The Rocketeer: The Complete Adventures, written and illustrated by Dave Stevens and others (Collected 2009): With the late and much-lamented writer/artist Dave Stevens, there’s only one real career-related ‘What if?’ — what if he could have been faster without sacrificing the vision he held for his art and writing? His entire public comic-book output over 30 years basically consists of several hundred covers, pin-ups and spot illustrations. And this 200-page volume of his two Rocketeer arcs, both completed prior to the so-so Disney live-action Rocketeer movie of 1991. Stevens also did storyboards for Raiders of the Lost Ark.
Set in the late 1930’s, the painstakingly detailed and researched comic book gave us the adventures of Cliff Secord, a callow stunt pilot on the air show circuit who stumbles onto an experimental rocket pack which, with help from a mechanic friend, he learns to use. He’s soon battling Nazis trying to steal U.S. flight technology while also avoiding both the FBI and what he assumes are aviation pioneer Howard Hughes and his men. And he’s trying to patch things up with his model/actress girlfriend Bettie, who’s the spitting image of 1940’s and 1950’s fetish model Bettie Page. Indeed, the comic book revived interest in Page and led to a lifelong friendship between the reclusive model and Stevens.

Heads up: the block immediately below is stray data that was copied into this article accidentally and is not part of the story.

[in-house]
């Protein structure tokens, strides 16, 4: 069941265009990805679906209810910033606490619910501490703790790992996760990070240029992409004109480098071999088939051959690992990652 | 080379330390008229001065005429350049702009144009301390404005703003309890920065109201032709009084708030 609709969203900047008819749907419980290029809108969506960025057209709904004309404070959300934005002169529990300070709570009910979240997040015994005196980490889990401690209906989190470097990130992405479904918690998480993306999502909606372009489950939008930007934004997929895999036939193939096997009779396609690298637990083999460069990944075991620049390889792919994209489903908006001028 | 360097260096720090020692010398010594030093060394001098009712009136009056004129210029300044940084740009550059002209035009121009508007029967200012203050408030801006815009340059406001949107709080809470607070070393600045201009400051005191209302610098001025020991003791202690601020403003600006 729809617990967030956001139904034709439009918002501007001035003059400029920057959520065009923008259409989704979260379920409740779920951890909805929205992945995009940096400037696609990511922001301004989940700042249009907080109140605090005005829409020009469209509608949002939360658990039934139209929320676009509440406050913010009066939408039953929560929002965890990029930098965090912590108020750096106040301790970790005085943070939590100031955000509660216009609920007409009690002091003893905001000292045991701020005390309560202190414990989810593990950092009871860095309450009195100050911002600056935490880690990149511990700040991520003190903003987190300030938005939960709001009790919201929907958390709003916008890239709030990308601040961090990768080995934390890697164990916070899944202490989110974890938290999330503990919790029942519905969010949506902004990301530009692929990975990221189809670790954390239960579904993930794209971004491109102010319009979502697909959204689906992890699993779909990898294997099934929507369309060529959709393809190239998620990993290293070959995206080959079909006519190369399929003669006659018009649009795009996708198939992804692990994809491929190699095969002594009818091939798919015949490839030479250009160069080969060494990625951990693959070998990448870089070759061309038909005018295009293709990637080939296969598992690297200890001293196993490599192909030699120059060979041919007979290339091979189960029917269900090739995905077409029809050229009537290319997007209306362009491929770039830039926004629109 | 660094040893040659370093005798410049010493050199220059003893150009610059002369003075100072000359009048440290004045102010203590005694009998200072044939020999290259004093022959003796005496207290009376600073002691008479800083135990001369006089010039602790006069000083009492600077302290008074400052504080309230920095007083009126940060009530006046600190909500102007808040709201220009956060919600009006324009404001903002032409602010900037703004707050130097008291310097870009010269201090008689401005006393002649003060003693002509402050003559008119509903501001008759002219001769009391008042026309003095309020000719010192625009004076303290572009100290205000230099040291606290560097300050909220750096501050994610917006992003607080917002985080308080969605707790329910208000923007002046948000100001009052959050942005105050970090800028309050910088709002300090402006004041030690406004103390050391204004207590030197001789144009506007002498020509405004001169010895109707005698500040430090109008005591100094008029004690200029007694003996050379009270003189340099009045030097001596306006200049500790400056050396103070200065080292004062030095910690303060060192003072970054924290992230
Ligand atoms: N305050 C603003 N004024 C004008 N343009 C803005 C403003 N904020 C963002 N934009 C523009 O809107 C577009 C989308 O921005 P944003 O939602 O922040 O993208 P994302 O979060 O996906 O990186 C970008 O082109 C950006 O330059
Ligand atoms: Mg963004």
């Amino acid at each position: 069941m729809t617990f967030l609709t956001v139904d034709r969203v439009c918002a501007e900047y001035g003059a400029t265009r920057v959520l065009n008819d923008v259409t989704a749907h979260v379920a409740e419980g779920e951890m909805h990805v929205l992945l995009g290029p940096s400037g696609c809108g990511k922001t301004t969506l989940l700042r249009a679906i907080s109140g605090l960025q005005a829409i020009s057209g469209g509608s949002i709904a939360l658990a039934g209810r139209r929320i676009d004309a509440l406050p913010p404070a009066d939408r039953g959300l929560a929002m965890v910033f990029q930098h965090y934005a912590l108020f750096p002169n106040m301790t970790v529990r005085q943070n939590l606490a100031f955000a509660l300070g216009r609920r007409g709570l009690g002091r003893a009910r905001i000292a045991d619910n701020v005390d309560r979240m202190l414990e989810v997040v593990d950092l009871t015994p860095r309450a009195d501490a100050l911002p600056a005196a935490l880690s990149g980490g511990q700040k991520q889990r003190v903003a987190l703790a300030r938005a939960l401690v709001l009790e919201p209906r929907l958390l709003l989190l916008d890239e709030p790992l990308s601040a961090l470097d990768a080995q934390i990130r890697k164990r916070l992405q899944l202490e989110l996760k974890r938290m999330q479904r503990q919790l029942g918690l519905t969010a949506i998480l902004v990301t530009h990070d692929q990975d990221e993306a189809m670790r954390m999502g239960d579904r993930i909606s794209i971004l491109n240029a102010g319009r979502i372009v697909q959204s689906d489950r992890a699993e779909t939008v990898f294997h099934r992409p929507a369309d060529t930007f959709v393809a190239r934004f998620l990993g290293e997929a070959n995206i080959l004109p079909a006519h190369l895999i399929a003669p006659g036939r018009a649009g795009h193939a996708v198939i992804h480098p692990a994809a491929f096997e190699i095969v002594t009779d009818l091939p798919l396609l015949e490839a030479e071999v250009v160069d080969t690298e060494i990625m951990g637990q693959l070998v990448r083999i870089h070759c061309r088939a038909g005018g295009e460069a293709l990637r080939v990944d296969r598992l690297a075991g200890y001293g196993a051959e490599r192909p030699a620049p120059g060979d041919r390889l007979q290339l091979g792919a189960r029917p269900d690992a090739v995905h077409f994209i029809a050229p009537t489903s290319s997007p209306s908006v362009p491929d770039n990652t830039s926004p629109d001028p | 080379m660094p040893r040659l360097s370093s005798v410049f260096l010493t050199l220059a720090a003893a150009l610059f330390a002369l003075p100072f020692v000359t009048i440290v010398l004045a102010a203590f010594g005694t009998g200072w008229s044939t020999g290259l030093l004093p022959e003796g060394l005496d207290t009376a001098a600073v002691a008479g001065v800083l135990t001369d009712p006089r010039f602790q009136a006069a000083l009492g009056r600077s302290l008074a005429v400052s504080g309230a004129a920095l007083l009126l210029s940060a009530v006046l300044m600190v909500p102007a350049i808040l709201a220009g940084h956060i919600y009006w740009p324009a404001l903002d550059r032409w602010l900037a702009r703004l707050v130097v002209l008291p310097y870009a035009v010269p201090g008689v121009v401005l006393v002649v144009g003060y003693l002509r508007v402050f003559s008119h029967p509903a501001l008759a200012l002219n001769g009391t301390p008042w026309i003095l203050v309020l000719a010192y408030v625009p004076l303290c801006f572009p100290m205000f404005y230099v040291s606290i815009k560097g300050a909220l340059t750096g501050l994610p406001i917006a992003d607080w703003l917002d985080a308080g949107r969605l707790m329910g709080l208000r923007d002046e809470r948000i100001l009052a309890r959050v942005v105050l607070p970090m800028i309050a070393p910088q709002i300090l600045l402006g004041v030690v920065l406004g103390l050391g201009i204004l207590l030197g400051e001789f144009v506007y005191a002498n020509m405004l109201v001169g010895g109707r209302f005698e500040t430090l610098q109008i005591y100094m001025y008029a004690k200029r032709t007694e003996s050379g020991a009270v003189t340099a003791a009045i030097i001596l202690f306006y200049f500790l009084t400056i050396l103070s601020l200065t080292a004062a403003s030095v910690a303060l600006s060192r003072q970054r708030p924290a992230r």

The movie renamed Bettie ‘Jenny’ and had her played by a young Jennifer Connelly, the former choice, I assume, intended to avoid paying the real Bettie Page any royalties for using her likeness in a movie. It also added Terry “Lost” O’Quinn as Howard Hughes. One of the in-jokes of the comic book was that the people Secord thought were Hughes and company were in actuality the never-herein-named pulp hero Doc Savage and his merry band of adventurers. I’m guessing Disney didn’t want to pay for that, either.
The movie throws in a couple of bits from the second arc (most notably an autogyro and a henchmen who looks like tragic horror-movie star Rondo Hatton) but mostly adapts the first with liberal additions that include Paul Sorvino as a patriotic mobster and Timoth Dalton as an Errol-Flynn-esque Hollywood star.
As befits its serialized nature, the comic-book Rocketeer was episodic rather than epic, a lovingly rendered period piece that I suppose could have gone on forever (and indeed has been revived in the past year by writers and artists who loved Stevens’s work). Stevens was equally proficient at period detail and good-girl art, and while Cliff starts off as somewhat mercenary, he quickly grows into a suitable partner for Doc Savage and, in the second arc, a thinly disguised Shadow.
This is a beautifully job of restoration by IDW, a suitable memorial to a writer-artist who went before his time and left us too few pages of work. Even if you don’t love 30’s pulp adventure, The Rocketeer offers a lot of marvelous evocations of 1930’s style and design. Well, and Bettie. Highly recommended.